Healthcare use by children fatally or seriously harmed by child maltreatment : analysis of a national case series 2005-2007
Woodman, Jenny, Brandon, Marian, Bailey, Sue (Sue E.), Belderson, Pippa, Sidebotham, Peter and Gilbert, Ruth. (2011) Healthcare use by children fatally or seriously harmed by child maltreatment : analysis of a national case series 2005-2007. Archives of Disease in Childhood, Vol.96 (No.3). pp. 270-275. ISSN 0003-9888
WRAP_Sidebotham_Arch_Dis_Child-2011-Woodman-270-5.pdf - Published Version - Requires a PDF viewer such as GSview, Xpdf or Adobe Acrobat Reader
Official URL: http://dx.doi.org/10.1136/adc.2010.190314
Aim To determine antecedent patterns of healthcare use by children fatally or seriously harmed by maltreatment.
Methods The authors analysed recorded healthcare use for children who were the subject of a serious case review (SCR) in England in 2005-2007. The SCRs were initiated when a child under 18 years old died or was seriously harmed, maltreatment (abuse or neglect) was a factor, and there were lessons for interagency working. The authors analysed a purposive sample (N=40), similar in key demographics to all 189 SCRs in England in 2005-2007.
Results Children had extensive recorded contact with universal (N=34/40; 85%) and secondary (N=26/40; 65%) healthcare services and children's social care (N=21/40; 53%). Thirty-one children (78%) had recorded health visitor and/or school nurse contact. Fourteen children (35%) had missed appointments. Almost three-quarters (N=29) had complex family problems recorded (parental domestic violence, alcohol/drug and/or mental health problems). Data quality regarding healthcare use was poor, and the extent and type of 'missing data' varied by age.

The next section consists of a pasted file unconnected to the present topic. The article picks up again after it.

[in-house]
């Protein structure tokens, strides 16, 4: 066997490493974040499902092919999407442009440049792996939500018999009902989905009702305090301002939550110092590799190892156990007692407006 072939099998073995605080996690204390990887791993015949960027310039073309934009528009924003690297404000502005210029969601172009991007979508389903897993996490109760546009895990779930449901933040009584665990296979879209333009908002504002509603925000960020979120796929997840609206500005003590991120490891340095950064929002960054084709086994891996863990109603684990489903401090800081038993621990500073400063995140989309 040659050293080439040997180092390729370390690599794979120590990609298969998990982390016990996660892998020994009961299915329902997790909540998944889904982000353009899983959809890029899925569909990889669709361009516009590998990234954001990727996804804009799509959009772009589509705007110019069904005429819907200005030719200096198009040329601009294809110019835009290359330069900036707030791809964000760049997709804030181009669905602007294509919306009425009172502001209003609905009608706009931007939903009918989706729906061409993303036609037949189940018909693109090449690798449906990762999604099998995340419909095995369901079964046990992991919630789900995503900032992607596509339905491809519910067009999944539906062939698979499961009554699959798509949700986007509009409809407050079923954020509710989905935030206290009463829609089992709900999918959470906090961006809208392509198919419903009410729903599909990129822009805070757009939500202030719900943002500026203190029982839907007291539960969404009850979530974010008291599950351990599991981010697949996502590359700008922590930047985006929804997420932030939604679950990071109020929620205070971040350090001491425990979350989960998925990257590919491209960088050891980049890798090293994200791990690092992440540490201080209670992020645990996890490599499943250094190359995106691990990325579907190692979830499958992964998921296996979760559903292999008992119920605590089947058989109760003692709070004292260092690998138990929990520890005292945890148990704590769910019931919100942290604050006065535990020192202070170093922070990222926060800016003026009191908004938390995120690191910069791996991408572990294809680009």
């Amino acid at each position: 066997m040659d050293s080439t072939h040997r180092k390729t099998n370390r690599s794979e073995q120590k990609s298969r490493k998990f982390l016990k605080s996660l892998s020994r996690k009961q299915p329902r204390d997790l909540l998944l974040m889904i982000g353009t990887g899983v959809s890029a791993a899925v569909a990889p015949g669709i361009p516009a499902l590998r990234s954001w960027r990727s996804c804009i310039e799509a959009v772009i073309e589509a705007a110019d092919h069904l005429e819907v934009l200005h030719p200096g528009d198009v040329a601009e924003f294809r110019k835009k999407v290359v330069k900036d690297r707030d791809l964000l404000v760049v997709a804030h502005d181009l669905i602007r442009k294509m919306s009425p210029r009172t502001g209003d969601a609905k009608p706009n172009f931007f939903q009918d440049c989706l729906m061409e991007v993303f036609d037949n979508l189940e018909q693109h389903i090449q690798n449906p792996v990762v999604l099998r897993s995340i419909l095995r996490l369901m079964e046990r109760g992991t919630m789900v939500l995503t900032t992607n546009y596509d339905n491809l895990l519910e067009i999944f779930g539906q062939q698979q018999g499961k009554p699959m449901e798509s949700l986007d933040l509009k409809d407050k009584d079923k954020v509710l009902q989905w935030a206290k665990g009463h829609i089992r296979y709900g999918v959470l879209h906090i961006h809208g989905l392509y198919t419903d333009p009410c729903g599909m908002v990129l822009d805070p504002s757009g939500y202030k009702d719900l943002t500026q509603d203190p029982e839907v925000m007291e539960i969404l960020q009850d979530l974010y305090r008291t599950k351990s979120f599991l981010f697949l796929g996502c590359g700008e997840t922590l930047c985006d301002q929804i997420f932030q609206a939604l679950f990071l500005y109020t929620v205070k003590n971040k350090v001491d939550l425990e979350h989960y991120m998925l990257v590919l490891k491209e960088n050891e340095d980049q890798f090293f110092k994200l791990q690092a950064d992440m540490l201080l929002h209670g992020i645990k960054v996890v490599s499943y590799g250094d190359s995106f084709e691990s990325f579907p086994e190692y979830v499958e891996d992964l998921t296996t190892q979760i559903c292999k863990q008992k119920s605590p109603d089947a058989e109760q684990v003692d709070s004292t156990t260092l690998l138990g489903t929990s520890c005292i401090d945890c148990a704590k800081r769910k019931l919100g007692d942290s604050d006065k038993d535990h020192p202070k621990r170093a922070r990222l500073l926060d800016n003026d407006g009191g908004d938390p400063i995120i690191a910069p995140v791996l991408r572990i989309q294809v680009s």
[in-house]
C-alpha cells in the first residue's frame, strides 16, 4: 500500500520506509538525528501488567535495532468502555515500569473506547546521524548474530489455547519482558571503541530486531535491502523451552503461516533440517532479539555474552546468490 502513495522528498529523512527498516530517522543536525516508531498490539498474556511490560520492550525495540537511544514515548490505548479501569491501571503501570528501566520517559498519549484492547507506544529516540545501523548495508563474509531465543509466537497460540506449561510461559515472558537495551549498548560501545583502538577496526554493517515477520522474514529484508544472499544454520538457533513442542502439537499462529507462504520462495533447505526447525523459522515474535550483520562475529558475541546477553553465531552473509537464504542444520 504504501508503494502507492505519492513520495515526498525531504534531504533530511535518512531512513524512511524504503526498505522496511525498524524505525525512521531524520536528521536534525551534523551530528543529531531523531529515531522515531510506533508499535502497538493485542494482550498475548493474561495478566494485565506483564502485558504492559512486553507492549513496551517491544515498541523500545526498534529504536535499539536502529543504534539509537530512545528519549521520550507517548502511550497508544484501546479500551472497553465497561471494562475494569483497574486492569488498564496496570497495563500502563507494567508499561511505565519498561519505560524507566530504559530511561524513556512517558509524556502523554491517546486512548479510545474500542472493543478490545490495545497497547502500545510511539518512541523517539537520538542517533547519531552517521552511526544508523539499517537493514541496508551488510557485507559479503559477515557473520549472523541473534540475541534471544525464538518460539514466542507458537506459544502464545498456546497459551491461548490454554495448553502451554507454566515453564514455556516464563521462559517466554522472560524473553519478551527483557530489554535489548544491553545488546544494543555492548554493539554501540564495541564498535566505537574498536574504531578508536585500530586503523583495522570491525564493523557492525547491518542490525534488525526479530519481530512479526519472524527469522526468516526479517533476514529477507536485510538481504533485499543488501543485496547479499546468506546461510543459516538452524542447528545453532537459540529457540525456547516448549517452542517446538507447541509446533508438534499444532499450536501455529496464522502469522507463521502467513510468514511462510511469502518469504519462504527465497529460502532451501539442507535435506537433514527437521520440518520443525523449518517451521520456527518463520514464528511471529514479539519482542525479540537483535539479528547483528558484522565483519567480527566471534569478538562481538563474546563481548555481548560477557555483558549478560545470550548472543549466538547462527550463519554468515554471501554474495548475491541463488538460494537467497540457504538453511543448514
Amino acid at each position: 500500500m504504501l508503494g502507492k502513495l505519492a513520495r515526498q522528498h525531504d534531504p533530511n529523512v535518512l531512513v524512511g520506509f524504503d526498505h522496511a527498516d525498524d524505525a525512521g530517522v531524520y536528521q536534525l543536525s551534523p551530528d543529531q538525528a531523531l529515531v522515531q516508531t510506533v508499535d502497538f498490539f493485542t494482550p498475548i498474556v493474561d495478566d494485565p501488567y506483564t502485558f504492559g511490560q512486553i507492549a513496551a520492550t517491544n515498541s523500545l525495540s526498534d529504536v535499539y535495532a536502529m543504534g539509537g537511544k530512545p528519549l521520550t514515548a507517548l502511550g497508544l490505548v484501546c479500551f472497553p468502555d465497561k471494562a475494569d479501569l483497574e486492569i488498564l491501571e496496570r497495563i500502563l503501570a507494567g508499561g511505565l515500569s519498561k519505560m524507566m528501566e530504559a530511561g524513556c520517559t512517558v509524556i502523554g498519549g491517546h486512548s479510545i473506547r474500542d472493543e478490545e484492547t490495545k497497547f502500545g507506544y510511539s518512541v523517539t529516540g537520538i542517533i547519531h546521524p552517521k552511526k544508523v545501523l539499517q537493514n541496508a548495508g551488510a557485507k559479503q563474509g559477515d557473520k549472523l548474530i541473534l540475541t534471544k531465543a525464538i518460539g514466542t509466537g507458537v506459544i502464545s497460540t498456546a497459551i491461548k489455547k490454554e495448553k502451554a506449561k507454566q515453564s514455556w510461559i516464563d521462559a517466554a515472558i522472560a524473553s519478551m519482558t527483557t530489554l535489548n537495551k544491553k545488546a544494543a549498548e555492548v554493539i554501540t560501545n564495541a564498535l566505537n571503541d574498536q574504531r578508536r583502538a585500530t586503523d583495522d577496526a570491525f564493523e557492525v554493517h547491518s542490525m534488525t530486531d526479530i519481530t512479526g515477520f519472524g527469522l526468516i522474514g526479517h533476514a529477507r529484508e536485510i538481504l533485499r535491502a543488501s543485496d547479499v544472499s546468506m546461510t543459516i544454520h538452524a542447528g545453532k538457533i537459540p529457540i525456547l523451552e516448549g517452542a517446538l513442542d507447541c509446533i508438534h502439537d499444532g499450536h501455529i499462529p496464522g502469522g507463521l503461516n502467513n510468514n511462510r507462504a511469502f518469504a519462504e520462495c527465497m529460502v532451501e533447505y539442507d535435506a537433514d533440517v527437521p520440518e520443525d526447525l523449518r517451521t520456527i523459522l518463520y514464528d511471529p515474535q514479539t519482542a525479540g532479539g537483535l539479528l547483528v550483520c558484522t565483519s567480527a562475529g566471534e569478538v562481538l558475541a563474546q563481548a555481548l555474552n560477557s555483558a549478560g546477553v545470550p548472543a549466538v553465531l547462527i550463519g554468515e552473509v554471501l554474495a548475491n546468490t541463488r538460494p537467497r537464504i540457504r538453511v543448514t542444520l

Conclusions Complex paediatric and family problems and a high level of contact with services preceded serious adverse events. Universal health services are likely to be well placed for giving ongoing and family-orientated support to vulnerable families. The absence of standardised data collection and any control group limits how far the Biennial Analyses of SCRs can meet their stated objective of identifying national trends and patterns. Linking SCRs to healthcare databases would provide a control group, improve understanding of the population context and diminish demands for data from professionals delivering care.
|Item Type:||Journal Article|
|Subjects:||H Social Sciences > HV Social pathology. Social and public welfare
R Medicine > RJ Pediatrics > RJ101 Child Health. Child health services
|Divisions:||Faculty of Medicine > Warwick Medical School > Health Sciences > Mental Health and Wellbeing
Faculty of Medicine > Warwick Medical School
|Library of Congress Subject Headings (LCSH):||Child abuse -- Forecasting, Child abuse -- Great Britain, Children -- Medical care -- Great Britain|
|Journal or Publication Title:||Archives of Disease in Childhood|
|Official Date:||March 2011|
|Page Range:||pp. 270-275|
|Access rights to Published version:||Restricted or Subscription Access|
|Funder:||Great Britain. Dept. of Health (DoH), Medical Research Council (Great Britain) (MRC), Economic and Social Research Council (Great Britain) (ESRC), Great Britain. Dept. for Children, Schools and Families|
1. Laming L. The Victoria Climbie Inquiry: Report of an Inquiry. London: HMSO,
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